ZijnTo be
HebbenTo have
GaanTo go
WillenTo want
KunnenTo be able to / Can
MoetenTo have to / Must
DoenTo do
ZeggenTo say
PratenTo talk / To speak
NemenTo take
GevenTo give
WetenTo know
HorenTo hear
ZienTo see
VragenTo ask / To request
AntwoordenTo answer / To reply
ZoekenTo look for / To search
VindenTo find / To discover
MakenTo make
KomenTo come
GelovenTo believe
DenkenTo think
BeginnenTo begin / To start
BegrijpenTo understand
BlijvenTo stay / To remain
WachtenTo wait
WeggaanTo leave
VolgenTo follow
TellenTo count
LezenTo read
SchrijvenTo write
StuderenTo study
BeslissenTo decide
HoudenTo hold
DragenTo carry / To wear
TekenenTo draw
VoelenTo feel
VertellenTo tell
SlapenTo sleep
StaanTo stand
HerinnerenTo remember
VasthoudenTo hold / To hold onto
Houden vanTo love
KennenTo know
Kijken naarTo watch
LachenTo laugh
OpenenTo open
LerenTo learn
HelpenTo help
UitleggenTo explain

3. Numbers

As a Dutch beginner, you probably won’t find yourself needing to manage a lot of numbers. In most situations, you’ll be able to get by with the numbers 1-10 (plus zero).

A Child Solving the Problem 1+1=2

Let’s learn how to count in Dutch.

  • 0       Nul
  • 1       Eén
  • 2       Twee
  • 3       Drie
  • 4       Vier
  • 5       Vijf
  • 6       Zes
  • 7       Zeven
  • 8       Acht
  • 9       Negen
  • 10      Tien

Would you like to learn some additional Dutch numbers and their pronunciation? Then have a look at this Dutch numbers vocabulary list.

4. Nouns

Nouns represent people, places, or things. Dutch nouns are used with an article, which may be either het or de. Masculine and feminine words generally get de, while all neuter words get het. Let’s have a look:

Definite singularDe man 
The man”
De vrouw 
The woman”
Het huis 
The house”
Definite pluralDe mannen 
The men”
De vrouwen 
The women”
De huizen 
The houses”
Indefinite singularEen man 
A man”
Een vrouw 
A woman”
Een huis 
A house”

There’s not always a good explanation for why a Dutch word is assigned a specific gender—not to mention that Dutch words have no clear gender indication. It’s something you have to learn by heart or develop an intuition for. To help you start doing this, we’ll list each of the nouns below alongside their article.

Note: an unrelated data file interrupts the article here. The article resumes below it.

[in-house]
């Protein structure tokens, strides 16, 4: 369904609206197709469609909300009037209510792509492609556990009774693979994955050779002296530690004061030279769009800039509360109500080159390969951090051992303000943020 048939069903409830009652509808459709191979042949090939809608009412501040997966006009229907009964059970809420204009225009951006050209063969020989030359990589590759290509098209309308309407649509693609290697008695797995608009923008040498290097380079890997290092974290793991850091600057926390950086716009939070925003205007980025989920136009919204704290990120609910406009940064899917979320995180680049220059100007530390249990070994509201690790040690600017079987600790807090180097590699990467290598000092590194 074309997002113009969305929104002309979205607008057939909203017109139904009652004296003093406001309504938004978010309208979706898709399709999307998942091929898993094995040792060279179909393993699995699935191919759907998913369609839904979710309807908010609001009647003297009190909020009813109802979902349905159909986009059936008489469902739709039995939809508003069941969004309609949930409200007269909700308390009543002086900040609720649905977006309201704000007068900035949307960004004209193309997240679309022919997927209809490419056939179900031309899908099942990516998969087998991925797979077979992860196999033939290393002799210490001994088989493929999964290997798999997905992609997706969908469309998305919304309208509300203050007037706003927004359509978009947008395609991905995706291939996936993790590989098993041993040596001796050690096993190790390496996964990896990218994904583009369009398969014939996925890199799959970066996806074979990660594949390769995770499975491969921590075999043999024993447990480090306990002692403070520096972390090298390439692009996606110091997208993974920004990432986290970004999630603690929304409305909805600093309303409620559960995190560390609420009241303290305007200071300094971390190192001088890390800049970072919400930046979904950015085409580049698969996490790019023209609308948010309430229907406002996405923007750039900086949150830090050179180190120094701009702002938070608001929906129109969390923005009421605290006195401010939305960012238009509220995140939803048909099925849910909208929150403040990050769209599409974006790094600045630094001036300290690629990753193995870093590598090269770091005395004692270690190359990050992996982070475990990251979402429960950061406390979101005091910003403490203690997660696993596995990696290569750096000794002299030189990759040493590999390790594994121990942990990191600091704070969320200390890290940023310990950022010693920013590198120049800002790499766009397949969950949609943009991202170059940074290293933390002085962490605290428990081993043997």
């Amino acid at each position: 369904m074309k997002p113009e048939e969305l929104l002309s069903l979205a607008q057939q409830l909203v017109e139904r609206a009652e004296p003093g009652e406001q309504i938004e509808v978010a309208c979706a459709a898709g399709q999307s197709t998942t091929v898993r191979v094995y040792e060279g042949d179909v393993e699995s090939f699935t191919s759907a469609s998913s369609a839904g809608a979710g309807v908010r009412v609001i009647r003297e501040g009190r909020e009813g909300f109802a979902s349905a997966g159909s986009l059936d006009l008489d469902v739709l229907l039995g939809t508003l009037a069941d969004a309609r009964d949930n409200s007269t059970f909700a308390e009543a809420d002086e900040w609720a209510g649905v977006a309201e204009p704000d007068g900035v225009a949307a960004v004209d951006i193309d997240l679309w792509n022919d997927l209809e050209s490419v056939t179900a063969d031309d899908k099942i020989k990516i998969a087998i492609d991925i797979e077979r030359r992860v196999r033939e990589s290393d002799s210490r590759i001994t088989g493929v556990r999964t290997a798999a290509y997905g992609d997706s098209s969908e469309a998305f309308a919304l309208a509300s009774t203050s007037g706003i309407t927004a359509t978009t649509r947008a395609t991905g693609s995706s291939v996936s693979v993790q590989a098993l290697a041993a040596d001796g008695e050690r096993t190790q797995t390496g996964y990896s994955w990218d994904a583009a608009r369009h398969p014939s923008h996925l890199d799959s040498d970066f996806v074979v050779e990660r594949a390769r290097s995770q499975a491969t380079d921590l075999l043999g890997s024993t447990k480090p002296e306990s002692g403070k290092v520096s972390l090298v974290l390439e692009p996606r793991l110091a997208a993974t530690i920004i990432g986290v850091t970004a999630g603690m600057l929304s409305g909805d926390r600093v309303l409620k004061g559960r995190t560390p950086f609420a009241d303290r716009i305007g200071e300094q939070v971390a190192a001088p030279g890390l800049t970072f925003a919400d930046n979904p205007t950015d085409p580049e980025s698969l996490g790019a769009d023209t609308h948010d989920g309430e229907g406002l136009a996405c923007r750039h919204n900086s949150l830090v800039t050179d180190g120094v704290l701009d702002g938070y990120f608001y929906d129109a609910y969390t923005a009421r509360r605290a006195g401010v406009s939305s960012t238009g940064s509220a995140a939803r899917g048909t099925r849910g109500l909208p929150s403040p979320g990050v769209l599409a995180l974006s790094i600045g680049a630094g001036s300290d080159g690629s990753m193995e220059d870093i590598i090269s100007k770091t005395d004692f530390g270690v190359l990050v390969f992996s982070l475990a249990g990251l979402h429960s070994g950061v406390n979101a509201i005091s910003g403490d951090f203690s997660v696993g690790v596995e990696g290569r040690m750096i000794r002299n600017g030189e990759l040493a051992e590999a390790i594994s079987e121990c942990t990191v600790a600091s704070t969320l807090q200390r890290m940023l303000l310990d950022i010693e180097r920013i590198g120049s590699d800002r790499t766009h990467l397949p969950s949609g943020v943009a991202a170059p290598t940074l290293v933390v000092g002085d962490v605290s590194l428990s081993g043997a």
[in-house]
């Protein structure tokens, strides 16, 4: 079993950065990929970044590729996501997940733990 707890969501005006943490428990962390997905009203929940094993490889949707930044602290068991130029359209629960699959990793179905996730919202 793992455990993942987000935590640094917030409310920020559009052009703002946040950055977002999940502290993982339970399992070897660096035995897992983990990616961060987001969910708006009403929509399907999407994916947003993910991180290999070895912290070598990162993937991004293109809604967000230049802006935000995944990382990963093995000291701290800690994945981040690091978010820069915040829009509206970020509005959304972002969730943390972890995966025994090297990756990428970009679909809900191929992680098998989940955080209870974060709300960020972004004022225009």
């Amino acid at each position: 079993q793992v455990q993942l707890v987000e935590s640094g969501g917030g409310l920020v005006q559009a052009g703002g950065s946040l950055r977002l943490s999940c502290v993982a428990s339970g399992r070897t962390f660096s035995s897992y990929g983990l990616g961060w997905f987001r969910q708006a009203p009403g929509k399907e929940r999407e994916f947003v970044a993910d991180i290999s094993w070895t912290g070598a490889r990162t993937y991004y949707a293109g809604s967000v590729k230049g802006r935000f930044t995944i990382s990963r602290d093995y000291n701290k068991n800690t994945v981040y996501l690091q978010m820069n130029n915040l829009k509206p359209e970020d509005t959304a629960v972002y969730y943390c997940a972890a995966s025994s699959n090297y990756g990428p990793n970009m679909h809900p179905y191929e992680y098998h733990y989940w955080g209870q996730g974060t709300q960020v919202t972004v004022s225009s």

Het uurThe hour
De minuutThe minute
De dagThe day
De maandThe month
Het jaarThe year
De ochtendThe morning
De (na)middagThe afternoon
De avondThe evening
De nachtThe night


De wereldThe world
Het landThe country
De plekThe place
De zeeThe sea
Het bosThe forest
De bergThe mountain
De winkelThe shop

Technology & Internet

De telefoonThe phone
Het schermThe screen
De computerThe computer
Het internetThe internet


Het huisThe house
De deurThe door
Het raamThe window
De keukenThe kitchen
De slaapkamerThe bedroom
Het toiletThe toilet / The restroom

City & Transportation

A Map of the Netherlands Showing Amsterdam and Limburg

These nouns can definitely be helpful when you’re traveling through the Netherlands.

De autoThe car
De busThe bus
De treinThe train
Het vliegtuigThe plane
De taxiThe taxi / The cab
De fietsThe bicycle
De stadThe city
De straatThe street
De wegThe road


De moederThe mother
De vaderThe father
De vrouwThe woman / The wife
De manThe man / The husband
De echtgenootThe spouse (m.) / The husband 
De echtgenoteThe spouse (f.) / The wife
De broerThe brother
De zusThe sister
De familieThe family
De vriendThe friend / The boyfriend
De vriendinThe friend / The girlfriend
De zoonThe son
De dochterThe daughter


Het hoofdThe head
Het oog / De ogenThe eye / The eyes
De mondThe mouth
De neusThe nose
Het oorThe ear
Het haarThe hair
De armThe arm
De handThe hand


De tafelThe table
Het bordThe plate
Het glasThe glass
Het waterThe water
Het fruitThe fruit
De groenteThe vegetable
De koffieThe coffee
Het broodThe bread

Work & Studies

De studentThe student
De schoolThe school
De dokterThe doctor
De verkoperThe salesman
De docentThe teacher

5. Conjunctions